How Do Companies Properly Prepare For A Merger?

Often, after companies have agreed to a merger, the integration process is delayed.
Below, we look at how both companies can maintain independence pending formal approval and use the delay to prepare for the merger:

1. Do not delay with the formation of the organizational structure of the future company. Otherwise, there is a threat of loss of valuable employees. Without understanding what to expect, they may quickly find another place—outside headhunters and competing companies are particularly active at such times.

Therefore, it is necessary to announce the future CEO of the company as soon as possible and to start forming the management.

2. It is necessary to plan how the merged company will operate, but it is equally important to avoid sharing trade secret information before the merger/acquisition has been approved. This requires forming a so-called “clean team,” which will only deal with planning the integration. The “clean team” works with the data related to trade secrets (production, procurement, commerce, finances, and organizational structure).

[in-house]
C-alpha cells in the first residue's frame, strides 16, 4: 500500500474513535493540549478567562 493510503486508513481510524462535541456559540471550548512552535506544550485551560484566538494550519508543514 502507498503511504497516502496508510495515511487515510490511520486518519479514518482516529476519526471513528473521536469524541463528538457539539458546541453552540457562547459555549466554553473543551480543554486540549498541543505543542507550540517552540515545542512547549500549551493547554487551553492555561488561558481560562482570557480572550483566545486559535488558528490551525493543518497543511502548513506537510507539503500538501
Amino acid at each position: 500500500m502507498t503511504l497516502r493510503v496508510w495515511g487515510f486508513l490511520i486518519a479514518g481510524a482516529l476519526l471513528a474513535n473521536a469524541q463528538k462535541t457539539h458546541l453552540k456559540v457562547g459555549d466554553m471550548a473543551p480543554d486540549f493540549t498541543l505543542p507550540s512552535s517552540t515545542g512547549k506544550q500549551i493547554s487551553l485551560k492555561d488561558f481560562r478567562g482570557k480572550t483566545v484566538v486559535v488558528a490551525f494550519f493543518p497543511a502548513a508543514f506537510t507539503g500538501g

3. Ensure that data is shared securely. You can’t send data by mail or transfer it via any media. You must create specific data rooms—folders with different levels of access: for the “clean team”, for employees involved in the merger, etc. The system of keeping files and requests for information and transferring information from folder to folder must be strict and well-regulated.

4. Involve all divisions in the preparation of integration. It is necessary to establish cooperation at the early stages of planning. A common situation is that the changes in the work of commercial, financial, and other services are already known. But the IT systems are not configured for these changes: the integration of IT systems is very long and complicated, and the start of the merged business depends on their proper functioning.

5. Start negotiations with contractors as early as possible. As soon as they find out about the forthcoming merger, they will begin to exert a lot of pressure on the commercial services, trying to get more favorable conditions. It is important to think in advance about how to react to such situations.

6. Seek a balance between the benefits and risks of the merger. It is worth looking for a compromise: if you quickly fire people, those who remain may not be able to cope with the increased workload, and if you quickly integrate the divisions responsible for the distribution, it will not work either—negotiations will take some time.

7. Use the postponement to revise the plans. Usually, the preparation for the first birthday of the united company gets planned: who should come to what office at what time, whether to connect to the old IT system or to switch to a new one, etc. An equally detailed plan is usually developed for the first 100-180 days. Any postponements greatly affect the mindset of the team planning the integration.